July 26, 2013
A recent survey showed that most Americans oppose the consideration of race and ethnicity in college admissions, and instead believe that college applicants should be evaluated solely on merit. According to a Gallup poll taken in June-July 2013, 67 percent of U.S. adults said that they believed college applicants should be admitted on merit only, even if doing so compromised campus diversity.
This perspective varied by race, with 75 percent of whites stating that the college admissions process should not consider race and 59 percent of Hispanics indicating the same. Blacks were more divided on the issue, with 44 percent believing that applicants should be judged solely on merit versus 48 percent who believed that race and ethnicity should be considered. Percentages also varied within other specific subgroups. For example, 87 percent of Republicans prefer race-neutral admissions decisions, compared to 53 percent of Democrats. Data was based on responses from 4,373 adults who were interviewed by telephone between June 13 and July 5, reported UPI.
U.S. News & World Report noted that the Gallup survey came in the midst of a recent affirmative action ruling for a case in which a white applicant alleged that she had been denied admission to the flagship campus of the University of Texas due to the institution's affirmative action policy. According to NBCNews.com, last month, the Supreme Court sent the case back to a federal appeals court for review and directed the appeals court to apply "strict scrutiny." In other words, this means that courts must review race-conscious admissions policies with high skepticism.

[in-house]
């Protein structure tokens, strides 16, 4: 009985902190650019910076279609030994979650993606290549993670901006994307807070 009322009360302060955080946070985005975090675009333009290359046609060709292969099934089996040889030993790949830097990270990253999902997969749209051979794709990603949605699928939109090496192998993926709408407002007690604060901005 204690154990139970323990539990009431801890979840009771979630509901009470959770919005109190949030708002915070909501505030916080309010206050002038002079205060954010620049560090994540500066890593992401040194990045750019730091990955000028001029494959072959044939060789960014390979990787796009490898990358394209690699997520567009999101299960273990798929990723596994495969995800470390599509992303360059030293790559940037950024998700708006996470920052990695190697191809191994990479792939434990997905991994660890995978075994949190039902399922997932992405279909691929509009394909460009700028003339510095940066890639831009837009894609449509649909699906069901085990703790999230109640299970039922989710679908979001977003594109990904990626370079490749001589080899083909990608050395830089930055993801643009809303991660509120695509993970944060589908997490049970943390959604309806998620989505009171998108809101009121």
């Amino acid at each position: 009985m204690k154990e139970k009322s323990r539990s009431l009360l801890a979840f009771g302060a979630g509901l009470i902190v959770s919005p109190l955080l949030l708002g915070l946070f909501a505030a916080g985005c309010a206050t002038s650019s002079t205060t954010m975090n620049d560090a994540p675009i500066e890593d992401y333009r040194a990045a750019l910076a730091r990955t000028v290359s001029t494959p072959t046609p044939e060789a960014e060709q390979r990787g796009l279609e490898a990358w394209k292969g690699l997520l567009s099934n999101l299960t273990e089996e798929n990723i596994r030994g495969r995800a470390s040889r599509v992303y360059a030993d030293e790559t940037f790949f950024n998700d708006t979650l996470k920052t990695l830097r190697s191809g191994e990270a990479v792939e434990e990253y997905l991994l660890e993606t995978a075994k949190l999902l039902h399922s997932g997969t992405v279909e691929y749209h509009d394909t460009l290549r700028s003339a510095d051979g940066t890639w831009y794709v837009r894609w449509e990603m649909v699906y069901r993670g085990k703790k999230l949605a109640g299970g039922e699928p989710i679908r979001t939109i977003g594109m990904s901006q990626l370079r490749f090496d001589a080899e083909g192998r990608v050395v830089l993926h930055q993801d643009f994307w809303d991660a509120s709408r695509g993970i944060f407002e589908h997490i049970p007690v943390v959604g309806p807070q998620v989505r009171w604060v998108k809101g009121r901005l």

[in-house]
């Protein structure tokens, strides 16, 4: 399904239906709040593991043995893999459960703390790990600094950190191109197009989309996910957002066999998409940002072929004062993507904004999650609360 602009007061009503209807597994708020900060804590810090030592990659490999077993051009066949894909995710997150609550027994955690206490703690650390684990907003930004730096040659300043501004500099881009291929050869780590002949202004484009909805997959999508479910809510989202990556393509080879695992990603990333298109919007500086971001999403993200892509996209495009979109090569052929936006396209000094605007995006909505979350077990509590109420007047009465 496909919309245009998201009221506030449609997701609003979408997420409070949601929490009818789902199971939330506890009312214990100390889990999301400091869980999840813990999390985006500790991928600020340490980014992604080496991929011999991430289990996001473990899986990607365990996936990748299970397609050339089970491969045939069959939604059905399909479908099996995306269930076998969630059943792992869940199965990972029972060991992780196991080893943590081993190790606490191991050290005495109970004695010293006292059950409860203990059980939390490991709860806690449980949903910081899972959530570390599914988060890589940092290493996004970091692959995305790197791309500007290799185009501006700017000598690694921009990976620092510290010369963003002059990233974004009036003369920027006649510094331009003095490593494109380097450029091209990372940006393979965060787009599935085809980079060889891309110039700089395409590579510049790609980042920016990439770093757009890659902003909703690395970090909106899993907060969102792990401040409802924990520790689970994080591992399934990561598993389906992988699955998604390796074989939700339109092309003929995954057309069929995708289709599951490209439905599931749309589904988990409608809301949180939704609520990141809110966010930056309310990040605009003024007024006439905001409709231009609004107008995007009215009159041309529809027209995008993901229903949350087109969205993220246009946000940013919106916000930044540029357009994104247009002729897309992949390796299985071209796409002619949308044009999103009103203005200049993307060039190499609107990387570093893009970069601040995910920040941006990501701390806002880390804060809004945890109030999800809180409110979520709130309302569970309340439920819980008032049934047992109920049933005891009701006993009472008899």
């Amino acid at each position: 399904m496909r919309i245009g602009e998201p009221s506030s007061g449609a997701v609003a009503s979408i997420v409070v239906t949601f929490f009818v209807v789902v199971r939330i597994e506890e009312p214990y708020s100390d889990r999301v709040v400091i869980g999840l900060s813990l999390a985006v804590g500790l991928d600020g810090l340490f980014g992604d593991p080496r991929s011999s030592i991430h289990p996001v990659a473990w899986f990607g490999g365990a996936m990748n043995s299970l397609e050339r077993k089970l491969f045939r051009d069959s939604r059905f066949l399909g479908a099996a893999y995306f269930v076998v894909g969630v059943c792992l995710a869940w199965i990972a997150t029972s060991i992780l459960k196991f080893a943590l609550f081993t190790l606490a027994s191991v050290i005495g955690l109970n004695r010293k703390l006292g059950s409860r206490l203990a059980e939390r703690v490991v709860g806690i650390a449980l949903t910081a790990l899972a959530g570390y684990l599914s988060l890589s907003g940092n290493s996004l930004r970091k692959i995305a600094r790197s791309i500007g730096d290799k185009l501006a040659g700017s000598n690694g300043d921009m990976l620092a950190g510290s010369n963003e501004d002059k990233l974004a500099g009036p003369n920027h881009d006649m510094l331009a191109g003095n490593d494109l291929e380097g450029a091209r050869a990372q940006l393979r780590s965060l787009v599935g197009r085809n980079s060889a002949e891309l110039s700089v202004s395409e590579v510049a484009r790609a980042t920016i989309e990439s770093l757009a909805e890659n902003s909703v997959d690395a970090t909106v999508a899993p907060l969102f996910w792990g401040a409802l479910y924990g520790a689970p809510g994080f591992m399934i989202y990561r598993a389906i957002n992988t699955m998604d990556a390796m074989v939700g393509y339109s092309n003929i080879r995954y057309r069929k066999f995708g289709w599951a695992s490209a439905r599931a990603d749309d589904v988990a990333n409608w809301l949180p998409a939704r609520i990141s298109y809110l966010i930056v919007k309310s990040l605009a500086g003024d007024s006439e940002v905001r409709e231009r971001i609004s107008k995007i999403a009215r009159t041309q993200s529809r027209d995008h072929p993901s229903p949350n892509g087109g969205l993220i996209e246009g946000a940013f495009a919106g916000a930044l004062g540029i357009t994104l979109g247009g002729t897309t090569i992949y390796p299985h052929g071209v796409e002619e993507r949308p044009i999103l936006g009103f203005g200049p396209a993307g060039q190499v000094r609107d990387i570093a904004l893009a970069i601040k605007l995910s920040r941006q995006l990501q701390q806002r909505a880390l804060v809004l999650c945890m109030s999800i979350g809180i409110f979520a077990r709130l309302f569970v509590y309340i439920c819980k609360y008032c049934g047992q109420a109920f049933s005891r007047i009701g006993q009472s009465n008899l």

Gallup noted that over the past decade, opinions on using race in college admissions have not changed much. Gallup conducted a similar survey back in 2003, just before an affirmative action case against the University of Michigan, and again in 2007. As reported by U.S. News & World Report, 69 percent of respondents opposed the use of affirmative action policies in college admissions in 2003. In 2007 the figure was 70 percent.
Interestingly, however, the Gallup poll also showed that although Americans were reluctant to support the consideration of race in college admissions, they did support affirmative action programs on a more general, broad basis. When asked, "Do you generally favor or oppose affirmative action programs for racial minorities?" 58 percent of Americans reported being in favor. Gallup noted, however, that the difference in opinions may be a result of the way they phrased part of question about affirmative action in college admissions, as the question highlighted a potential negative outcome ("…[A]n applicant's racial and ethnic background should be considered to help promote diversity on college campuses, even if that means admitting some minority students who otherwise would not be admitted?").
Gallup seemed to suggest that the debate over affirmation action is far from over and that more cases similar to the recent University of Texas case may arise.
Compiled by Heidi M. Agustin
"In U.S., Most Reject Considering Race in College Admissions," gallup.com, July 24, 2013, Jeffrey M. Jones
"Majority of Americans Oppose Affirmative Action in College Admissions," usnews.com, July 24, 2013, Allie Bidwell
"Poll: Most Americans support affirmative action," upi.com, July 25, 2013
"Supreme Court raises bar for affirmative action in college admissions," usnews.nbcnews.com, June 24, 2013, Pete Williams and Erin McClam